Before Feldman moved to Berlin, she lived in Manhattan. “I didn’t make friends easily in New York, but I made friends on my first day in Berlin in a café and within a week we were this inseparable group,” she recalls. “In Berlin, everyone is sort of rootless. There are no pre-established structures that you have to break your way into.
“I think that if you grow up in the spiritual world and then you live in Manhattan, which is a capitalist paradise, it is very jarring because everyone around you is chasing success, status, fame and money and you already know that none of those things will fulfil you or give you that sense of peace that you were raised to believe in. In Berlin, I feel like the people around me are much more interested in ideas about solidarity and purpose.”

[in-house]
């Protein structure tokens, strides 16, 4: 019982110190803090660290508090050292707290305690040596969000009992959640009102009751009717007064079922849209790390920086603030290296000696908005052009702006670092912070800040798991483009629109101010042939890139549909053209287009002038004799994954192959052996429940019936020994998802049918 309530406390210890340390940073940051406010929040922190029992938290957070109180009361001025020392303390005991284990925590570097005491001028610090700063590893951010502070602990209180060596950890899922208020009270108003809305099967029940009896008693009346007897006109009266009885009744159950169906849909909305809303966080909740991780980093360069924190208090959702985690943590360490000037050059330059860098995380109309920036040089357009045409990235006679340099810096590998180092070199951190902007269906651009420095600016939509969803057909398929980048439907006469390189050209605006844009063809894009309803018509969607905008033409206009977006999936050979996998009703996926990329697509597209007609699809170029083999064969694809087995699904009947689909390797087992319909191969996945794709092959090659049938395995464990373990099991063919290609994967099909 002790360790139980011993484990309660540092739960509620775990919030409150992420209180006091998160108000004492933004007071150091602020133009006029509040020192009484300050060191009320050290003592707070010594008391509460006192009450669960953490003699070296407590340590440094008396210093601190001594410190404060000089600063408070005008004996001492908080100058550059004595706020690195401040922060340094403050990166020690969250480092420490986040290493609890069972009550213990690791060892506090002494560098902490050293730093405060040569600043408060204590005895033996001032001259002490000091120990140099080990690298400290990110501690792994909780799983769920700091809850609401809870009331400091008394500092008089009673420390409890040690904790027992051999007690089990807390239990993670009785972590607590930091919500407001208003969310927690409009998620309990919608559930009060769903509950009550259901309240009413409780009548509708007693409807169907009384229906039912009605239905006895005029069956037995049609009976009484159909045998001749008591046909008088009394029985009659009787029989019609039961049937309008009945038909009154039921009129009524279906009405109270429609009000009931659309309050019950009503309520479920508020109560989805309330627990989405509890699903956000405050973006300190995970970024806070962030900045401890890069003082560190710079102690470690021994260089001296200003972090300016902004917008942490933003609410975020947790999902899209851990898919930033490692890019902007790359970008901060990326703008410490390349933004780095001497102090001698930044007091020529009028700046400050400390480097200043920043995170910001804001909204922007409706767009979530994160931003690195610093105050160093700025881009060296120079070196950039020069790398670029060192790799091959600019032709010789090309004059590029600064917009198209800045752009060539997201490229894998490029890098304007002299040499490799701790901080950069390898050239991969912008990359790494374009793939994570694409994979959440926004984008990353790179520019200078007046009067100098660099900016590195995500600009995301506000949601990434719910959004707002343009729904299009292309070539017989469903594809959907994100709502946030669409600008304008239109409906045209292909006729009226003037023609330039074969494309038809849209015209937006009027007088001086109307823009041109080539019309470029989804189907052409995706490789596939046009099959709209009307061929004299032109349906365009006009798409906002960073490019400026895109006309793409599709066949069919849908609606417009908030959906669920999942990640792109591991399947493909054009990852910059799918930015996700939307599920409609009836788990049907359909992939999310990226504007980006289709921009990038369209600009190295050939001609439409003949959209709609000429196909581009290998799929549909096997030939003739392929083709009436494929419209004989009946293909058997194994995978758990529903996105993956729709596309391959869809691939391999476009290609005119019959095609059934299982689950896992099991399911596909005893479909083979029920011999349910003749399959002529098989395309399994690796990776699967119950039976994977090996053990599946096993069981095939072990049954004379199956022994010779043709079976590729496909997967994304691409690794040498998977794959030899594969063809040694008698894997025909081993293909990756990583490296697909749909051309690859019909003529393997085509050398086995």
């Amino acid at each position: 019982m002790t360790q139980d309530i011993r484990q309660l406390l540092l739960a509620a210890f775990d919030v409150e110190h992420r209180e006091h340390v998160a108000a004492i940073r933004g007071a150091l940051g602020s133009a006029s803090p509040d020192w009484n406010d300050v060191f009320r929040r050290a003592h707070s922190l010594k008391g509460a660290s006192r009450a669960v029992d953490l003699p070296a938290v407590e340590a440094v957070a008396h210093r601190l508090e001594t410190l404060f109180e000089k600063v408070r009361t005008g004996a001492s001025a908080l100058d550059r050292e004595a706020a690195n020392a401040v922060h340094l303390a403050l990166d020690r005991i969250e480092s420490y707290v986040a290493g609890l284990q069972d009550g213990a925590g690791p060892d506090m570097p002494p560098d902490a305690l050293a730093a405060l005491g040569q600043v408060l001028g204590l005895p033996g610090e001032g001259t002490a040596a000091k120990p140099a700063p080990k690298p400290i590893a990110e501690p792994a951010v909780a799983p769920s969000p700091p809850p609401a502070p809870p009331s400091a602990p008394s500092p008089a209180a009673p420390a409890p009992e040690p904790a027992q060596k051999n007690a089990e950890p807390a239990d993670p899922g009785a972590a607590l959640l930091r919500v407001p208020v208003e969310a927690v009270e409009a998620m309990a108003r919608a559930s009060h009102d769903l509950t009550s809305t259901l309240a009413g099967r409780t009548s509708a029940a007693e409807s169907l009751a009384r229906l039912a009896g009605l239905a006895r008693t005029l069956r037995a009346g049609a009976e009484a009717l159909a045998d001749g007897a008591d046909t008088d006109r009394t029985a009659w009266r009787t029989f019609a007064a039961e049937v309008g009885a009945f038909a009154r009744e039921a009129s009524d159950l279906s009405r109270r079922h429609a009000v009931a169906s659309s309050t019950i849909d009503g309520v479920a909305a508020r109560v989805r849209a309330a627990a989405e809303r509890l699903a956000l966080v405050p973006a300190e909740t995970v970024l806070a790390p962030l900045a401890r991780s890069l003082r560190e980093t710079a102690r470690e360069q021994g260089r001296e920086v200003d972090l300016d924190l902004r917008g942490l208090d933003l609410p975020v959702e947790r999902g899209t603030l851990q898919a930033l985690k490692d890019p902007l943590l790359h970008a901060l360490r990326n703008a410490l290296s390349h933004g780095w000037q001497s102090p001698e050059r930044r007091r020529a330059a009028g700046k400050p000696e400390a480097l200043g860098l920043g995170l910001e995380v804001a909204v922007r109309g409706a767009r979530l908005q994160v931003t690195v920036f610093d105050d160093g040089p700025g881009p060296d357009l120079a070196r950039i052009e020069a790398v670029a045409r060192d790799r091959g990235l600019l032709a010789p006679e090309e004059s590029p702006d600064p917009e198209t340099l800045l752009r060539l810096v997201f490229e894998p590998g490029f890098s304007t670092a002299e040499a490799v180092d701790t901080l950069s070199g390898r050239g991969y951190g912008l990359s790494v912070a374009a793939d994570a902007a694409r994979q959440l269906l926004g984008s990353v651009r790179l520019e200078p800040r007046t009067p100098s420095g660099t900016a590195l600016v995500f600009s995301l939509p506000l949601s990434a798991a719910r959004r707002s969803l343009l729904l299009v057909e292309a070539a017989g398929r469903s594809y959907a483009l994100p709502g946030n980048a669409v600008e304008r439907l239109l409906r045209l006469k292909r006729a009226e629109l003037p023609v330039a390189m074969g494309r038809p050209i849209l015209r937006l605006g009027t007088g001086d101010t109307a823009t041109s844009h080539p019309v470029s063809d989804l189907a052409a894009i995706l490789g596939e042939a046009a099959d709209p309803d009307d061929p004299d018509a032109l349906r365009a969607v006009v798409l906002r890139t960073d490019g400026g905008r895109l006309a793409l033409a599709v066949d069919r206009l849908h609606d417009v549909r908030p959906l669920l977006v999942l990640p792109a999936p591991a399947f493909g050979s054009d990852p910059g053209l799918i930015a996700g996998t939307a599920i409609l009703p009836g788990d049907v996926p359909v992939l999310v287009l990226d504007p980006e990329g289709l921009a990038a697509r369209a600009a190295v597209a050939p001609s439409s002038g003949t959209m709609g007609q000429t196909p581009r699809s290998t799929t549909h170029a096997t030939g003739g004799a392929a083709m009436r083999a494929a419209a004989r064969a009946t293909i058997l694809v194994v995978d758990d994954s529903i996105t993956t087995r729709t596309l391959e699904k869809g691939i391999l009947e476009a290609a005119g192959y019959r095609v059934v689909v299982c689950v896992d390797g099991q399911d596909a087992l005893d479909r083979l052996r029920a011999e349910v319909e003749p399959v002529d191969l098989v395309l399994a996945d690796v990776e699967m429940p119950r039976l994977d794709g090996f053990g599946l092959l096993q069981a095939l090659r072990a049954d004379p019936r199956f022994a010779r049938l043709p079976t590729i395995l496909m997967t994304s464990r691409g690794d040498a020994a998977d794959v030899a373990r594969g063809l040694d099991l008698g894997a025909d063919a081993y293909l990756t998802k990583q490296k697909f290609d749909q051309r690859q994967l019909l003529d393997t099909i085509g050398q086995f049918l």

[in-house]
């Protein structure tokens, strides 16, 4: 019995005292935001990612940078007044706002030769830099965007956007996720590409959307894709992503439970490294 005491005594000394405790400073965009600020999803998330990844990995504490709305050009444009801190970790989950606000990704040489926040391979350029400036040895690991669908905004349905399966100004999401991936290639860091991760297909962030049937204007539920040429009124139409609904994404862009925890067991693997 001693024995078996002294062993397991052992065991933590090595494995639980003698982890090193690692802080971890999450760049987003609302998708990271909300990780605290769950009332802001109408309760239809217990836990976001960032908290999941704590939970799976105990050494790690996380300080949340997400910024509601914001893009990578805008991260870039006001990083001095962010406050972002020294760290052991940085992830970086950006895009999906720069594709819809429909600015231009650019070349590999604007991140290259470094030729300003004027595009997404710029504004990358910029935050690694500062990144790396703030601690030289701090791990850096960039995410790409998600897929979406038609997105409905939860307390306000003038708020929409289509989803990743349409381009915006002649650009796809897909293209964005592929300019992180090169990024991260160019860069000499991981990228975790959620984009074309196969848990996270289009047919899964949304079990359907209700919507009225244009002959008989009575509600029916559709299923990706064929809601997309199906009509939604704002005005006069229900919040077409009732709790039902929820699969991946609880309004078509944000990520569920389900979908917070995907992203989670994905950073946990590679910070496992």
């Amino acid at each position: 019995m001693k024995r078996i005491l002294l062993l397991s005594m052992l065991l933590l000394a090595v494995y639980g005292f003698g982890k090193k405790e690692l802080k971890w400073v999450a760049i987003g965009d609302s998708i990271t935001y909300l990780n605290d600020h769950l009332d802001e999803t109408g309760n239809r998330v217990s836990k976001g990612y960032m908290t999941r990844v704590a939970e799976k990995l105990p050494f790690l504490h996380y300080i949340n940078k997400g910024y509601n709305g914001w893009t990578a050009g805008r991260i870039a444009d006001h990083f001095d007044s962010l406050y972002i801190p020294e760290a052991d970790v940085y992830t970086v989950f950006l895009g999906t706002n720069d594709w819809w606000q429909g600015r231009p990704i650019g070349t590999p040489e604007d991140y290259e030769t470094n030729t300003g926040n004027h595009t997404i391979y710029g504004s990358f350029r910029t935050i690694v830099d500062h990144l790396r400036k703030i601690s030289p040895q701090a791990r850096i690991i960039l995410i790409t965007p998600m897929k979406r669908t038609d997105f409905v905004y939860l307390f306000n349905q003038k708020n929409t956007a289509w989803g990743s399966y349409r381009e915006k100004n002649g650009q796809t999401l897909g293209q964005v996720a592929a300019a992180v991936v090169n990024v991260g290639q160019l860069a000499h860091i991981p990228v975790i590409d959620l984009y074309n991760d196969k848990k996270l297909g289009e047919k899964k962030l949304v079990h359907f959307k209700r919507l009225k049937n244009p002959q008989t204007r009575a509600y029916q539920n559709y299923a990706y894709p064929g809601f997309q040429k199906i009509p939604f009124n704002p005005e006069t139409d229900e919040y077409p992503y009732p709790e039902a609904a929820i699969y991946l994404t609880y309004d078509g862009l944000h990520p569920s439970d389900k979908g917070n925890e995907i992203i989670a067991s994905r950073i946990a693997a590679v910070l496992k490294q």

In her memoir, Feldman talks about experiencing a kind of “hunger”, or desire for something else, while she was in the religious community. As a young girl, she was consumed by an insatiable desire for knowledge, creativity – something more outside her everyday existence. I wonder whether she still feels this. “There is always that last little speck which is almost like a shadow of what’s left over. It is not the hunger in itself, but it’s the imprint that it leaves on your soul. It is something in me which connects to powerful works of writing and art.”